The Nuclear Age arrived bearing grave concern for the very existence of humanity; if it was not the madness and gruesome threat of mutual assured destruction, it was the haunting specter of radiation cast upon the populations of the world, the knowledge that world-wide nuclear contamination would not only create an uninhabitable earth and cause illness, death, and mutation; but it would also cause a nuclear winter, the cooling of the earth, and even the dying off of all species on earth.
Fear in the early nuclear age expressed itself in the construction of bomb shelters and the cold war, the tit-for-tat stockpiling of nuclear weapons of the superpowers, threats of insane political willpower to use nuclear weapons, -and the instantaneous diving of students under their desks in school upon hearing blaring sirens in the street. Safety drills were studious but virtually useless knee-jerk reactions, a desperate response to fear and perceived danger.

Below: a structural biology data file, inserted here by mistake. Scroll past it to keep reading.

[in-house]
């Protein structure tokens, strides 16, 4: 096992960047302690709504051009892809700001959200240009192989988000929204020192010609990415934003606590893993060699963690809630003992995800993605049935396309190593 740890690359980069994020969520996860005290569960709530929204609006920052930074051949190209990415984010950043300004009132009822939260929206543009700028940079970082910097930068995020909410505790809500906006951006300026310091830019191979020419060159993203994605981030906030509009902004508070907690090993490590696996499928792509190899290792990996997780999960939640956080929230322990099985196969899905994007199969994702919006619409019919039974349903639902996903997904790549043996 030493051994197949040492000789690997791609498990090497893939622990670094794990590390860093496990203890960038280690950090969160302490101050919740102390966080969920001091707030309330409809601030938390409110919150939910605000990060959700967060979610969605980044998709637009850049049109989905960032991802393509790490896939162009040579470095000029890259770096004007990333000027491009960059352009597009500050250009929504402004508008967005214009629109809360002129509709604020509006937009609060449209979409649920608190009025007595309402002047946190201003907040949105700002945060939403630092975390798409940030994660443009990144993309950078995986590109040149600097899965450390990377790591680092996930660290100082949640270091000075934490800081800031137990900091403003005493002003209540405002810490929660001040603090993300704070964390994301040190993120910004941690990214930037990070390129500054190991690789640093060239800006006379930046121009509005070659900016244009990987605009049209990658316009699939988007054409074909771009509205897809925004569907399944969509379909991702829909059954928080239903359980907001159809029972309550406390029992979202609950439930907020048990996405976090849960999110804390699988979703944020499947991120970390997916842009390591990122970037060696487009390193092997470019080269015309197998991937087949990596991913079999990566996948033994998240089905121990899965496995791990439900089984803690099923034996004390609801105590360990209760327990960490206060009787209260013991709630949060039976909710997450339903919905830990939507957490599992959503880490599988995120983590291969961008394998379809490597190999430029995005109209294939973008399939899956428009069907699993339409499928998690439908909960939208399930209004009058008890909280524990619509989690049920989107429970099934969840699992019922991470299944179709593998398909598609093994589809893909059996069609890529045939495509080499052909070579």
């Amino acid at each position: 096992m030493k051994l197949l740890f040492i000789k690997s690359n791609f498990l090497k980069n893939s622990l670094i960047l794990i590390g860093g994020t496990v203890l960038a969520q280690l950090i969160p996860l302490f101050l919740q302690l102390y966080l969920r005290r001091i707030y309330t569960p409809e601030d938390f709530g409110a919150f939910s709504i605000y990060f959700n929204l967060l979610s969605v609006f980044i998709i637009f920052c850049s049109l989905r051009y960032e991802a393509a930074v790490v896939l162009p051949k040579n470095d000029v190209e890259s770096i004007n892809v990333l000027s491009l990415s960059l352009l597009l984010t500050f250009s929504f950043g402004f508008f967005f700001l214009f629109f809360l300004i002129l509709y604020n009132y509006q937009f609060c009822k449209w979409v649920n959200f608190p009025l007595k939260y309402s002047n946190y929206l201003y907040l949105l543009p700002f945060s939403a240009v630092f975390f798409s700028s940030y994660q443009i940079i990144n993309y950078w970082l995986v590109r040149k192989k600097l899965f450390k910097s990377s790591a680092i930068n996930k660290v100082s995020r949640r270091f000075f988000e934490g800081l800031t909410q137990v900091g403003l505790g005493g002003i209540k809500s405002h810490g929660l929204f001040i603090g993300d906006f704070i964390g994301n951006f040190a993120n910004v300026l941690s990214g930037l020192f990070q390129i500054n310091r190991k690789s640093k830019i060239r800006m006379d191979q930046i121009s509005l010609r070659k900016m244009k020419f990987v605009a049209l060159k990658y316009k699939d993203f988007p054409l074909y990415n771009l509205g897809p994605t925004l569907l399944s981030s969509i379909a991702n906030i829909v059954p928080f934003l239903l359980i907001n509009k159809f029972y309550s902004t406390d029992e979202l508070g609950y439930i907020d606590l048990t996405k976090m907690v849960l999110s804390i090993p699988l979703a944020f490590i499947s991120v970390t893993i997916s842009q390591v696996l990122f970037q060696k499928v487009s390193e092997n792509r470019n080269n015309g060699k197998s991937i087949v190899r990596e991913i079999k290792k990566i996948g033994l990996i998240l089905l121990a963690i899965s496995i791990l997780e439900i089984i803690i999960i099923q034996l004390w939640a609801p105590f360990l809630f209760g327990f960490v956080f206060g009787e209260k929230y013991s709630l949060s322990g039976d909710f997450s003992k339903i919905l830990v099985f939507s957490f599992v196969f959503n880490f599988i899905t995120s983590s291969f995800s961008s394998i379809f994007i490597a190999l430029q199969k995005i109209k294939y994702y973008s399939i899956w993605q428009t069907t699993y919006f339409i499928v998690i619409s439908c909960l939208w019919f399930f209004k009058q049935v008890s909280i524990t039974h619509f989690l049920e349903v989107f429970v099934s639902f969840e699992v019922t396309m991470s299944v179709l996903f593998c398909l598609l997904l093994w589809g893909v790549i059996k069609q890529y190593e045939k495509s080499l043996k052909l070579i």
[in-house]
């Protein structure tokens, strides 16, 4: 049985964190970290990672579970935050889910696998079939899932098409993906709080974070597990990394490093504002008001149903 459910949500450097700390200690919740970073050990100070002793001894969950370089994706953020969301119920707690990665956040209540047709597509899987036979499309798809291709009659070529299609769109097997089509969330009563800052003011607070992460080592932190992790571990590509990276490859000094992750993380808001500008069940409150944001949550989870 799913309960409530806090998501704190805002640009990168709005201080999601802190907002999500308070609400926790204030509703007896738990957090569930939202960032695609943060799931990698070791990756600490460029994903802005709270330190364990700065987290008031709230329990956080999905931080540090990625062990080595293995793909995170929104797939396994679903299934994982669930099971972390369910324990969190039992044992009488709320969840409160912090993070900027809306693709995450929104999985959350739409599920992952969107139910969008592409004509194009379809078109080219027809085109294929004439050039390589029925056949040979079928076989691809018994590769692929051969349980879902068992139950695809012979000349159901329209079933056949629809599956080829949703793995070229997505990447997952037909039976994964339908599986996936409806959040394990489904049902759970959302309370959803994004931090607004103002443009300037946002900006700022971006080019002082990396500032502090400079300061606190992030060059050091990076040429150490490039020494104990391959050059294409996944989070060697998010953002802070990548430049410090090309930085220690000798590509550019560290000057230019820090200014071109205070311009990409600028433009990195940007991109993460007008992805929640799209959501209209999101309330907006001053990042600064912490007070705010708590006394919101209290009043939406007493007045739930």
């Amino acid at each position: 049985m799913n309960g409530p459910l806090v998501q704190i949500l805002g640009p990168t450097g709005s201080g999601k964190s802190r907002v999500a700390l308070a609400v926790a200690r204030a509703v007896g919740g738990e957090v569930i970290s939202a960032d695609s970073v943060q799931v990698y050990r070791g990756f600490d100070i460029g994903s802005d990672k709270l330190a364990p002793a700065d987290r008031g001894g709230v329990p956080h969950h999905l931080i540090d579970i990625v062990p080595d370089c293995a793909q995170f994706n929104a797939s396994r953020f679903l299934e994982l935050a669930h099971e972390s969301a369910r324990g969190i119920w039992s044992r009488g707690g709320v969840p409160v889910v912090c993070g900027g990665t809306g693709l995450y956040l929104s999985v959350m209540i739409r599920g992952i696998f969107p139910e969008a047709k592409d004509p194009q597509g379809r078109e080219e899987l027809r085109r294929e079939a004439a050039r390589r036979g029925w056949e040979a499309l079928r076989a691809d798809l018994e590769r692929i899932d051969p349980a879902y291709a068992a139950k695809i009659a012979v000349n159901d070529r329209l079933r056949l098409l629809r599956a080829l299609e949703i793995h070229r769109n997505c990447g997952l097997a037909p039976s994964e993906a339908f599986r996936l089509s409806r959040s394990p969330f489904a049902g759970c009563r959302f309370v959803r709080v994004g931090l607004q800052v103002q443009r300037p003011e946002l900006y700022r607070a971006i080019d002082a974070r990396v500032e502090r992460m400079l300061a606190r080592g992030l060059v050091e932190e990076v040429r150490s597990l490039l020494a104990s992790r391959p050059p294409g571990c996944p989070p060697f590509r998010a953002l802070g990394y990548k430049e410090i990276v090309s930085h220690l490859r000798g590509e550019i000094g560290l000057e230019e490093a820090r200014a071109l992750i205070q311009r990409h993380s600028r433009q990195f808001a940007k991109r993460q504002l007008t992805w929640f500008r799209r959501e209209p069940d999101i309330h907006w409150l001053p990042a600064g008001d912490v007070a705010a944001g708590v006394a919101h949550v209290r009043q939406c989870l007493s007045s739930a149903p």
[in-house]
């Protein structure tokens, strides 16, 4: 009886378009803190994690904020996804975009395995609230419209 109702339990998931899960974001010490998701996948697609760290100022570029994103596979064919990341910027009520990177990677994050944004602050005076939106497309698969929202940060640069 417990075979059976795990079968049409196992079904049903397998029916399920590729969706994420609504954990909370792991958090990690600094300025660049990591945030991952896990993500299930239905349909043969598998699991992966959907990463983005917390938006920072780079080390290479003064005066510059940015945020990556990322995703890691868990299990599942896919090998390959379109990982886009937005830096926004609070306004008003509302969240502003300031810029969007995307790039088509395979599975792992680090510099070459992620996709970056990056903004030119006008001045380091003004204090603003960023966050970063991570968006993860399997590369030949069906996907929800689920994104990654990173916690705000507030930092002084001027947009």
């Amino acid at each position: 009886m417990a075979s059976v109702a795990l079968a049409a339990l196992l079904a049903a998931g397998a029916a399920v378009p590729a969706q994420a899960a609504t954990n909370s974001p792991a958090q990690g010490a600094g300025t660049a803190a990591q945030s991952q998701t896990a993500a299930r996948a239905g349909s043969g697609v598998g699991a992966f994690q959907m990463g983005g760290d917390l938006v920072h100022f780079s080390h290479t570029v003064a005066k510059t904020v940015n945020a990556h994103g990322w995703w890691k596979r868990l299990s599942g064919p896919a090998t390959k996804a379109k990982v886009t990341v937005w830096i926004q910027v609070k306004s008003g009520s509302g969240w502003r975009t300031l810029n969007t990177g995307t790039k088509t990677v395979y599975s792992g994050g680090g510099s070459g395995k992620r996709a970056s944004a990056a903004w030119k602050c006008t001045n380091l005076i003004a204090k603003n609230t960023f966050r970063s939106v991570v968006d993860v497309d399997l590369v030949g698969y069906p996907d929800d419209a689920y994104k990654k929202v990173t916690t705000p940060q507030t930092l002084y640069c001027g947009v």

Vietnam, Fear and Defeat
Vietnam. The knowledge that the United States, the greatest military force in history could be beaten -created uncertainty and challenged the confidence and esteem of an undefeated power. Fear of human inability to defeat an ever-present enemy magnified the enemy within. The parallel subsiding of the cold war with the failure and breakup of the U.S.S. R., the taking down of the Berlin wall, and the movement in Poland to democracy seemed to relieve the apparent immediate need for both bomb shelters and the urge to dive under desks but uneasiness remained. Did the ex-U.S.S.R. member-states lose control of nuclear weapons? Nobody really knew.
The Evolution of Fear